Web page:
Threading each individual yarn onto the loom is definitely the longest and most tedious part of set-up - but there is a bit more to be done after that. The threads need to be tied onto the back beam. I have seen several different ideas on how to tie the threads onto the back beam - but I have found that the way that works for me is to knot a group of threads together - usually .5-1 inch worth of threads at a time - around the metal rod on the back beam. Then I use a small piece of scrap yarn from a previous project and tie that around the threads on the far side of the beam from the knot to keep the knot from slipping around which would affect the length of the warp threads.
Once the threads are secured to the back of the loom - they need to be wound onto the back beam while being kept under tentsion. For wide or long warps this is not really a one-person job. This part of set-up has become a family-affair in my household with each person having their own jobs. One person directs the paper along the back beam (which keeps threads for overlapping and tangling up, which causes tension issues as weaving progresses), up to three people hold sections of warp tight at the front of the looom, and someone turns the crank to pull all the yarn to the back.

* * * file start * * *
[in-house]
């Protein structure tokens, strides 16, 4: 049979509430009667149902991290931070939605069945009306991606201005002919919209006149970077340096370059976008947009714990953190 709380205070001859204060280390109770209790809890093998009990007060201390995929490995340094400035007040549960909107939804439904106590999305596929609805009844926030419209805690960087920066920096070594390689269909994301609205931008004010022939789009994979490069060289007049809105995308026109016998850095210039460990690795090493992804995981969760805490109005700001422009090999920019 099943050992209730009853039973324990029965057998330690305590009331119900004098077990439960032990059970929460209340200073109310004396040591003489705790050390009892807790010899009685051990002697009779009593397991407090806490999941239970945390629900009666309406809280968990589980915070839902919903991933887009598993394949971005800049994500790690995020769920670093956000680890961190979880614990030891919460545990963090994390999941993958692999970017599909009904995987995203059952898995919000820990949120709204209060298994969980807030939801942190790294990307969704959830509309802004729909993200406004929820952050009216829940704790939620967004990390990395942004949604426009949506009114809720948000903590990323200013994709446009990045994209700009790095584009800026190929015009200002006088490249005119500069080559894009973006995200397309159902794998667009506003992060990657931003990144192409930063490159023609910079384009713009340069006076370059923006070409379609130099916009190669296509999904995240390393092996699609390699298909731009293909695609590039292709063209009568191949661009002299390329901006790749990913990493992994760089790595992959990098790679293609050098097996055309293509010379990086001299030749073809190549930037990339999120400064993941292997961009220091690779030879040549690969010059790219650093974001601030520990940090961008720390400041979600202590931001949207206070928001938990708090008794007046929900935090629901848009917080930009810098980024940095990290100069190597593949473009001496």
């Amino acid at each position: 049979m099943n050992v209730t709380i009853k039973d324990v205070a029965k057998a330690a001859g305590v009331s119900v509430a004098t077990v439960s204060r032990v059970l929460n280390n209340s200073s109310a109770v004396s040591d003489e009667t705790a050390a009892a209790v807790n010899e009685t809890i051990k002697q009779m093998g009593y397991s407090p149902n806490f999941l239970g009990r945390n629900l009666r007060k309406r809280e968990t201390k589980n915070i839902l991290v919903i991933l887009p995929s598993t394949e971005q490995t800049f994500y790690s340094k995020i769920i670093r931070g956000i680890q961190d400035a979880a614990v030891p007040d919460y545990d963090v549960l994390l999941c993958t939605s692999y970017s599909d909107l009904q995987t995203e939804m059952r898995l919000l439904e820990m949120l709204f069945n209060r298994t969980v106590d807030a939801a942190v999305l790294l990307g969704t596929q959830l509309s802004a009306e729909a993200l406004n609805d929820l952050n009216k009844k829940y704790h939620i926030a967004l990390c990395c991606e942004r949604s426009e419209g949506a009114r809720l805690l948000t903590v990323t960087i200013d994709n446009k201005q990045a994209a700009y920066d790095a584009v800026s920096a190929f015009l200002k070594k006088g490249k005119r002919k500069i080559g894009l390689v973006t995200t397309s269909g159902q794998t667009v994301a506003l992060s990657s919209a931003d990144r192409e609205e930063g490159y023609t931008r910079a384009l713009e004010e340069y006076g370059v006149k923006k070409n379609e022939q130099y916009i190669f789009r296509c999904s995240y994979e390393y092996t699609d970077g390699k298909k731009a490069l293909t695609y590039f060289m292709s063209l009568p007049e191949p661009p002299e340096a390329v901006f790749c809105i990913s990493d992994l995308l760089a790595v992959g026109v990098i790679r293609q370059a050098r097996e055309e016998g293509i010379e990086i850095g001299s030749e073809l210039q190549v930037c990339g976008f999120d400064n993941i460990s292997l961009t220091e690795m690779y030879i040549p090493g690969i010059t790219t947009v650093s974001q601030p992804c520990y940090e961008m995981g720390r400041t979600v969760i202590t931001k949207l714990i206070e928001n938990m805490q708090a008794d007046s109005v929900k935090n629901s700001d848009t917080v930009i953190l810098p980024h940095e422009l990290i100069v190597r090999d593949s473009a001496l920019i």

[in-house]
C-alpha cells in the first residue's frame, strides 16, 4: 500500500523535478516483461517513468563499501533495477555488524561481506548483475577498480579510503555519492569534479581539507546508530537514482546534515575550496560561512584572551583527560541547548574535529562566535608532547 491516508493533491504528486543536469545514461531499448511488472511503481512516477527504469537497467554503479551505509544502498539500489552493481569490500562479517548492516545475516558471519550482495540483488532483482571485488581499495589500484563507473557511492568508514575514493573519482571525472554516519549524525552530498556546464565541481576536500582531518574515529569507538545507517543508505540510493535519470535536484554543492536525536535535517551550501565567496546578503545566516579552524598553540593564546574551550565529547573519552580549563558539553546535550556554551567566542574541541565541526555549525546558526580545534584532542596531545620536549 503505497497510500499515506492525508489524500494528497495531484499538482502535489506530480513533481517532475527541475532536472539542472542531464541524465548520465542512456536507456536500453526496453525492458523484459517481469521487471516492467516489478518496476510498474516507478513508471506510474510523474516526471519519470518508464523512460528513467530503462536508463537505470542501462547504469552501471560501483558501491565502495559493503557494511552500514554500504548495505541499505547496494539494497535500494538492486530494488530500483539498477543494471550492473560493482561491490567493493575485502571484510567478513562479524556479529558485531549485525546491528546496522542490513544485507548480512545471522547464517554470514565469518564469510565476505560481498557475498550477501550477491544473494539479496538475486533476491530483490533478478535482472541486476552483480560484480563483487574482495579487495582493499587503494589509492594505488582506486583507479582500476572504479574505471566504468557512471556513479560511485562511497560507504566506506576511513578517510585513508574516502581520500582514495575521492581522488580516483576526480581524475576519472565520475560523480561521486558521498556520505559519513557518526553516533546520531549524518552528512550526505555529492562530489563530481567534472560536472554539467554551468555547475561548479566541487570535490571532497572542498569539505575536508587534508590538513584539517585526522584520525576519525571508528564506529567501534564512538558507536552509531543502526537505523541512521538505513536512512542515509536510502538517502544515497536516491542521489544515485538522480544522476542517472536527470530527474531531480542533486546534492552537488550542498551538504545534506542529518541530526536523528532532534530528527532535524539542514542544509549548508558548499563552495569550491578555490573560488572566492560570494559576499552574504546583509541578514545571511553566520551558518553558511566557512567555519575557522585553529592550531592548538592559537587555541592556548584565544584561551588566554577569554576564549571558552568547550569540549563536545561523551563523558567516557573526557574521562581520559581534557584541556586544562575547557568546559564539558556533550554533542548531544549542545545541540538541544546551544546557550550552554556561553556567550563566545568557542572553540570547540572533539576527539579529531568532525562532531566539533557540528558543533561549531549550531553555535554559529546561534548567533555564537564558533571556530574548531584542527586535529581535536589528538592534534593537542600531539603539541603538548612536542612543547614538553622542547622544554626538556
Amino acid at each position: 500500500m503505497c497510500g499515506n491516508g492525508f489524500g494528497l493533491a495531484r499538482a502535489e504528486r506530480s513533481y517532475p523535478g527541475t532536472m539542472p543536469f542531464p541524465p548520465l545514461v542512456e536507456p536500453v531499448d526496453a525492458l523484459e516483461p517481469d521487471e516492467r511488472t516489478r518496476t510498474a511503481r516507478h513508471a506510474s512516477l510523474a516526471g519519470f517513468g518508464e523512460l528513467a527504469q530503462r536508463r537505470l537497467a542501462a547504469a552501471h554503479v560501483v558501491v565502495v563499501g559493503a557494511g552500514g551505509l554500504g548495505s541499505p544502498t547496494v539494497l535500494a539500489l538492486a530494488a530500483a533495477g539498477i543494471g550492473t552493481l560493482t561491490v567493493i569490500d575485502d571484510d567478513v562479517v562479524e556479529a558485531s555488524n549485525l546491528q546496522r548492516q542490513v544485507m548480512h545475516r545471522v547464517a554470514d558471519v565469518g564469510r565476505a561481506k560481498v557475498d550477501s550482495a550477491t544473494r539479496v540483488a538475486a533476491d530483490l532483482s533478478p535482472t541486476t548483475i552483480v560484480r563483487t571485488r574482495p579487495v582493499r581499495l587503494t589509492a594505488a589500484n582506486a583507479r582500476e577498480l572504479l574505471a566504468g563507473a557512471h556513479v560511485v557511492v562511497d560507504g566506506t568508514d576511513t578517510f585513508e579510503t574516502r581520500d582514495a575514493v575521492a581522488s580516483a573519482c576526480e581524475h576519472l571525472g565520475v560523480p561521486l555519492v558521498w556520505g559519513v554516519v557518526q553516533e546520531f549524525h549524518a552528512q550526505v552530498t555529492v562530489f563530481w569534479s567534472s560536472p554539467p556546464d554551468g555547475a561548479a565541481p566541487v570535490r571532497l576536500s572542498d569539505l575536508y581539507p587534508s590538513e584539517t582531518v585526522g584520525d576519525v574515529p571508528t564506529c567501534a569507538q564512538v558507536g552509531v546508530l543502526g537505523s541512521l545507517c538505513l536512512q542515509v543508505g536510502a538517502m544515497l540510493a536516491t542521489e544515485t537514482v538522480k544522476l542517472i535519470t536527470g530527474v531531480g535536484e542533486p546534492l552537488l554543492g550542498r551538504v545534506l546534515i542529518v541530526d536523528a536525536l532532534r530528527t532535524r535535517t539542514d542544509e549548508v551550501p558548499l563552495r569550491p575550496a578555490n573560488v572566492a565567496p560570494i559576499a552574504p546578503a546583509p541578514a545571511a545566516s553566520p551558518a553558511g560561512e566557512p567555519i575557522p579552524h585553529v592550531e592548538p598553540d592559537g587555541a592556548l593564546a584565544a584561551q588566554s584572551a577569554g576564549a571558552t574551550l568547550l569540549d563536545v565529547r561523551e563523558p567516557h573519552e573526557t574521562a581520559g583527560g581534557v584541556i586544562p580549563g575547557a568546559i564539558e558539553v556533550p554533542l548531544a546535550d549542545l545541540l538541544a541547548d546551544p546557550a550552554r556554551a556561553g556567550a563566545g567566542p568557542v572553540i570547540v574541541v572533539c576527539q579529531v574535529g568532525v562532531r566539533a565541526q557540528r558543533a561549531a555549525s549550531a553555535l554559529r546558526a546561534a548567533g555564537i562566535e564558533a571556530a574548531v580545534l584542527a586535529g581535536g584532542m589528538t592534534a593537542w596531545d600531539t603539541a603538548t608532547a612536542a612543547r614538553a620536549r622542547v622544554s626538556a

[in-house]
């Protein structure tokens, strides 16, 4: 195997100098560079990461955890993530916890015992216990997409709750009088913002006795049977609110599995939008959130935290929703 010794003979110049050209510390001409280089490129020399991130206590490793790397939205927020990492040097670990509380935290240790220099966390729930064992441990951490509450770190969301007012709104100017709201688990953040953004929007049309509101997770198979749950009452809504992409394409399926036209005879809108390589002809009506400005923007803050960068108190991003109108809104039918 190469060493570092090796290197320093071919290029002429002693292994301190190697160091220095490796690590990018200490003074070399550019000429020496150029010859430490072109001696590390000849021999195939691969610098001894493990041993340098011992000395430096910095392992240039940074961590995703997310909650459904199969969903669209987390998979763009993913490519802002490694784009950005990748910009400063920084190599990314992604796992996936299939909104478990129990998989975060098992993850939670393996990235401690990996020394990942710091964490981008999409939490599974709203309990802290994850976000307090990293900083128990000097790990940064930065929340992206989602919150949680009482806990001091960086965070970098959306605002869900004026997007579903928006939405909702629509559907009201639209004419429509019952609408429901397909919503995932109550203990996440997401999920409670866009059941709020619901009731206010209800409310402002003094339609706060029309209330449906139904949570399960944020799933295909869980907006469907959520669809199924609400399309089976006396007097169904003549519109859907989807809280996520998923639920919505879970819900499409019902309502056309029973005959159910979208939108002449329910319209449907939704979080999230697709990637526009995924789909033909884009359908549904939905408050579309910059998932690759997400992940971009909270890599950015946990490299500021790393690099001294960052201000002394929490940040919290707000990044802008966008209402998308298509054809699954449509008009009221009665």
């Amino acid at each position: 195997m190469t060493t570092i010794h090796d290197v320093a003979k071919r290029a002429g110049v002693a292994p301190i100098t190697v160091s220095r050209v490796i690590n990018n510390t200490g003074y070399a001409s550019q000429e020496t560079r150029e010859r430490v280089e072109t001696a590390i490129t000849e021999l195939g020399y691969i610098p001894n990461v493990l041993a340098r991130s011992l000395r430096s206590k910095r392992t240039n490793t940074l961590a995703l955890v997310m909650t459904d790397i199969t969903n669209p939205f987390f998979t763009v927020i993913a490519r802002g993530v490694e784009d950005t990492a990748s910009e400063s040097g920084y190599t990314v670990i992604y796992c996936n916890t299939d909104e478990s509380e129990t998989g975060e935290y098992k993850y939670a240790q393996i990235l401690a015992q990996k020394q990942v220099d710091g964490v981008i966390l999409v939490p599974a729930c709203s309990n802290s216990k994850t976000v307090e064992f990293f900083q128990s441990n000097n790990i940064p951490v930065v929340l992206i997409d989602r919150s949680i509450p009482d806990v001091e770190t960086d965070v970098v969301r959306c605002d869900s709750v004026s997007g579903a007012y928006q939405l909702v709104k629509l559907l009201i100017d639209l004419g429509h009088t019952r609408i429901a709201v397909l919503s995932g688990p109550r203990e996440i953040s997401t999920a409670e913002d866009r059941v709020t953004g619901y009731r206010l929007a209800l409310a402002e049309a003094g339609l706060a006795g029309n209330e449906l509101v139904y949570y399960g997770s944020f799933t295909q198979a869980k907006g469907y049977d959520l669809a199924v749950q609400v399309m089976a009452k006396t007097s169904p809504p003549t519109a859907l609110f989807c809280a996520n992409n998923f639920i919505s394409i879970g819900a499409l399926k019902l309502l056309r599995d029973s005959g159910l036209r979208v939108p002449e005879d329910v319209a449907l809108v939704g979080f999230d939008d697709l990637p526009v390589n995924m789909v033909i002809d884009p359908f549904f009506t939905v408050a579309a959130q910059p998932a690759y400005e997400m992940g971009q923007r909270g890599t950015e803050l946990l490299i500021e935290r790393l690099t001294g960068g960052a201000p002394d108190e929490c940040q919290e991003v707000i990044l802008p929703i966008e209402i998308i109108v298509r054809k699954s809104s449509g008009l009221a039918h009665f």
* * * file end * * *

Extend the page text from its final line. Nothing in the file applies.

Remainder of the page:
Then, finally, the other end needs to be tied onto the front beam and pulled tight. Only after all of that is it time to think about weaving.
Once the warp is on the loom and tightened - the treadles need to be correctly set up. This is a simple process of connecting the shafts to the treadles (peddles) to be used to pick up the proper threads at the proper time so that the material weaves properly. (Oddly, I did not take any pictures of this part of the process.)
Part Five - Threading the Bobbins
The final step before weaving is threading the bobbins. This is enjoyable for two reasons -- because this means weaving will begin soon AND using the bobbin-threader is fun to use.